Saturday, November 28, 2009

I Beg to Differ

I never got on with the other Mommies.

I gave birth to my first child three weeks shy of my 21st birthday. If you ever wonder what the prime age for a woman to conceive and grow a child is, I can tell you that age is 20. Twenty is also the optimum age for postpartum recovery, your body snaps back like a rubber band. Mothers often mistook me for a nanny, or a much older sister.

After I left my husband, my singleness kept me apart from the other mothers, my working two jobs to pay the rent — my youth and my divorce.

I never enjoyed mother talk. Even as a new mother I avoided the circular path of birth stories, milestones, and percentiles. Last week I got together with some women I know for a “Girls Night Out,” and all they talked about was their children. My eyes glazed over before the third sip of my Cosmopolitan.

I am not the mother who bombards you with photos of her children, or sends cute mails of their latest escapades. It is not that my children are not adorable geniuses, because they are, I share those stories with the select people who ask, those who also believe my children are the most adorable geniuses they know. It does not occur to me to mass email the latest update in adorableness. I never know how to respond to those emails either, what can I write, except, ‘Adorable!’

Mothering does not define who I am.

My oldest son is 18 now, and in a few years I’ll be a mother for as long as I was not a mother.

I am remarried with two more children, six and four, respectively. I bottle fed, and I nursed. I was a single mother, and a married mother. I was a working mother, and a stay-at-home mother. I tell you all this because these are the ways some mothers judge each other. It is a complicated system of weights and balances to see who is on top.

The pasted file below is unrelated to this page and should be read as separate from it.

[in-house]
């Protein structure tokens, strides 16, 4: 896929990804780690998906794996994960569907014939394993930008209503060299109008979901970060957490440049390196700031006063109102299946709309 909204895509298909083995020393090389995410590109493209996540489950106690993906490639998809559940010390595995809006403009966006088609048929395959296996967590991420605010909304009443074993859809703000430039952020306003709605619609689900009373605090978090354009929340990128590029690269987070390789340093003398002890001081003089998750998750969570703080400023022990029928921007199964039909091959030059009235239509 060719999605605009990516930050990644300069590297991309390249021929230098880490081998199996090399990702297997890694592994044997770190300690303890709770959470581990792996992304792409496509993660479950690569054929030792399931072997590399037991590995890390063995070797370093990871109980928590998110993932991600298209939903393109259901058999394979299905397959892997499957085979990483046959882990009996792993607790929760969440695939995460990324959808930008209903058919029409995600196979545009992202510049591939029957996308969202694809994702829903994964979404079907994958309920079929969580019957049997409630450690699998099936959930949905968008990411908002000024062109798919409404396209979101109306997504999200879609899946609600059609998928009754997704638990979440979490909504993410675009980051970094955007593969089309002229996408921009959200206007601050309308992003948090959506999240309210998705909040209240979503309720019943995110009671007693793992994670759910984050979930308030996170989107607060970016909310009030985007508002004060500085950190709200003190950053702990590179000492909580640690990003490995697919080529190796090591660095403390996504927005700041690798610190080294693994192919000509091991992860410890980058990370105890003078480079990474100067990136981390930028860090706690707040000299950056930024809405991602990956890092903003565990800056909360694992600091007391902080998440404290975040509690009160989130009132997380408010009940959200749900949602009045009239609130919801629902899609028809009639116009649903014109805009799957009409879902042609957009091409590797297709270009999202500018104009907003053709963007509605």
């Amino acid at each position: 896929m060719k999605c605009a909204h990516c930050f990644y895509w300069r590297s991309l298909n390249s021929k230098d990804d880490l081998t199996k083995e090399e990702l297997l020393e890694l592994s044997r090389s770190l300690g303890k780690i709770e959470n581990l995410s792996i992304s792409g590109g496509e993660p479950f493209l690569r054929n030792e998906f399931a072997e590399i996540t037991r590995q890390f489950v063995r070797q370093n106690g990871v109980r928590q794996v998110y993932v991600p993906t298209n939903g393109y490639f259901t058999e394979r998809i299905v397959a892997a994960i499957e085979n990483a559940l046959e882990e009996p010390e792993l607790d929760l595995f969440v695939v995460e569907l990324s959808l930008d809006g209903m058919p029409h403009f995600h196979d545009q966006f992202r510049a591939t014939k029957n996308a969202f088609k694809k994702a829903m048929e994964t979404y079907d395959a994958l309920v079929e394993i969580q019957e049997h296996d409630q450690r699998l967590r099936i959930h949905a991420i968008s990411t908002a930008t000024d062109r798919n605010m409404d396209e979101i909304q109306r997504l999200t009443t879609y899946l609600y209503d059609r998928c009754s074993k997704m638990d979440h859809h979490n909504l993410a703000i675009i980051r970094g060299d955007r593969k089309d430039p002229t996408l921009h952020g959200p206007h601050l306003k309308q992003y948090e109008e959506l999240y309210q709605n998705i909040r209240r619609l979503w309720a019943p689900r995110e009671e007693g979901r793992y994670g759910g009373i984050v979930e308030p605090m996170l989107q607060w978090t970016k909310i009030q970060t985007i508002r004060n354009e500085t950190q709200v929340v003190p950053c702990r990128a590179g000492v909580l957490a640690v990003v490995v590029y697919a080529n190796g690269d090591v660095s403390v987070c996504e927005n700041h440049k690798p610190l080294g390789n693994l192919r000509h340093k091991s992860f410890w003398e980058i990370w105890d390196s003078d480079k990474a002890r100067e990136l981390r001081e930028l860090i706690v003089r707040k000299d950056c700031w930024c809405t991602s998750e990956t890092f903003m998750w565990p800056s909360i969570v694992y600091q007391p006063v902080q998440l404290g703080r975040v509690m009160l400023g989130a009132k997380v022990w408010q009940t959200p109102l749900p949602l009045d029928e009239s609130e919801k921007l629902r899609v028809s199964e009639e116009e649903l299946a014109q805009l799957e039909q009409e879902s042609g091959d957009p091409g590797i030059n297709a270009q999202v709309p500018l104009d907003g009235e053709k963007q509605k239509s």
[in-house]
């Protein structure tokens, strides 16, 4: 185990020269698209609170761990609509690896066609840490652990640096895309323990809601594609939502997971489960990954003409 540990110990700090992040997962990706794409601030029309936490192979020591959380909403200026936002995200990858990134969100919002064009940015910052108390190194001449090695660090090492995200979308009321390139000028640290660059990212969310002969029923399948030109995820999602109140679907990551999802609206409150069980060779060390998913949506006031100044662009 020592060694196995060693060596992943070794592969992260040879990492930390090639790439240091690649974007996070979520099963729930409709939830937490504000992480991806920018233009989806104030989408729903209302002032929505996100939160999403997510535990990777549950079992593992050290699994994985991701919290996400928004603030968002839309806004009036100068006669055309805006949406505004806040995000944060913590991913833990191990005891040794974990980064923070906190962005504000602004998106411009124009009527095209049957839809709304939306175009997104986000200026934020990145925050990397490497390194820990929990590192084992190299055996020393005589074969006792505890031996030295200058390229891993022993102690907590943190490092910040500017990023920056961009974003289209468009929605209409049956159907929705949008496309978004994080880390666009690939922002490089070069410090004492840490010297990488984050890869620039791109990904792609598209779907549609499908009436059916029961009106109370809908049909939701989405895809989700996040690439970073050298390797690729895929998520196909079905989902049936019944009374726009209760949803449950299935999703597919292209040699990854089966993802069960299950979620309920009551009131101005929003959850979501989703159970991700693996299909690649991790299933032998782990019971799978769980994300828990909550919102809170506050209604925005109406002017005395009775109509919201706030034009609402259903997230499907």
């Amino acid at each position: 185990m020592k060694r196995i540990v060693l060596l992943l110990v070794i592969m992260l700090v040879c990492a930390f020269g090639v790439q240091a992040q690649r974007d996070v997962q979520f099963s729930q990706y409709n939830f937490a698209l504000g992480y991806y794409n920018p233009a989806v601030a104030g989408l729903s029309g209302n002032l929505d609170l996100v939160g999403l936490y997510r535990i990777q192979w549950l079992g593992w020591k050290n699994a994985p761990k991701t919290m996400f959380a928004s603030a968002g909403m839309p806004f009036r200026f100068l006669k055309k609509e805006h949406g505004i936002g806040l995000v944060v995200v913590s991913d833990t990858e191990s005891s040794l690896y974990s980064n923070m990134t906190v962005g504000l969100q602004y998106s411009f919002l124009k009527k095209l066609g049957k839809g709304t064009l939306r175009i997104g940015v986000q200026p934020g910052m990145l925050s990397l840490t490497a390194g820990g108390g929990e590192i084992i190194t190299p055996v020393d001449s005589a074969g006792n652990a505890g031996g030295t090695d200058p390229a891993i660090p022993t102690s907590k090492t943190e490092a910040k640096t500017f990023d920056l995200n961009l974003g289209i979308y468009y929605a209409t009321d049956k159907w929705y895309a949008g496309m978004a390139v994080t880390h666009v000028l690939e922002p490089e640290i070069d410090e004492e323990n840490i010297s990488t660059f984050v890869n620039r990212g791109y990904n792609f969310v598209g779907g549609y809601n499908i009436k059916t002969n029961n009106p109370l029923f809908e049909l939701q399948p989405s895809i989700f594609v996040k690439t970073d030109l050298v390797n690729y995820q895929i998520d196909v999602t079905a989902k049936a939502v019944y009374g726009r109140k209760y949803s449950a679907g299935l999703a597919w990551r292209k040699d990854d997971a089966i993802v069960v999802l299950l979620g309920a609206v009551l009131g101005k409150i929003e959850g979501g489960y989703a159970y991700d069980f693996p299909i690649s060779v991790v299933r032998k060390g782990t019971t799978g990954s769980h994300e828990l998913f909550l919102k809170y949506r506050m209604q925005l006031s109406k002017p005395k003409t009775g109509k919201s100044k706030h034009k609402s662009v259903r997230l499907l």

I recently read an interview with two women writers who judged each other by the fact that one has children and the other does not. The mother writer’s responses embarrassed me as someone who is also a writer mother.

Giving birth does not make you more of a woman than a woman who is childless, by choice or by circumstance, just as conceiving a child does not make a man out of a boy.

Motherhood changed me in one irrevocable way. Once I gave birth I was never going to not be a mother. Perhaps being convicted of a felony would have the same effect, yet even then there is always the slim chance of a pardon.

In conversations centered on the choice to remain childless among women writers, one often cited reason is time to write. I do not have a nanny. I do not pay a sitter to watch my children while I write. I write around them.

I know I am fortunate. My life is abundant in choices – the choice to bear children and the choice to stay home and raise those children. I am fortunate in my choice of life partner as well, he knows and respects that I need to write as much as I need to breathe.

This need may be the reason I am less apt to get on with the other Mommies, particularly those who aim to categorize women with labels and neat summaries. Maybe I am the weird Mommy?

We are mothers, or we are not mothers. We are definitely women, let’s revel in our diversity.


This reflection was inspired by Jeannine's
On Motherhood, Writing, and the Body...


Justin Evans said...

You and my wife would definitely have a lot to talk about, seeing she had our first when she was 19 and she also hates mommy talk and mommy insecurity issues, and tons of other typical "mommy activities." She refuses to get lost in motherhood or be defined by our boys' achievements.

Jeannine said...

Amen, Suzanne! Let's celebrate what we have in common. Thanks for a beautiful post.

Ivy said...

Brava, Suzanne. :-) x

Stuart Greenhouse said...

Hey, that's a great post.

Sandy Longhorn said...

Thanks for this wonderful post.

Radish King said...


Wendy Wisner said...

This is perfect Suzanne. Makes me miss you :)

Anonymous said...

Great post, Suzanne!

Suzanne said...

Thanks, Everyone. I must admit that I was worried I might have to duck tomatoes after I posted this and I'm happy to report that's not the case. This is an important conversation and I felt compelled to contribute my own view. I hope the dialogue continues. xo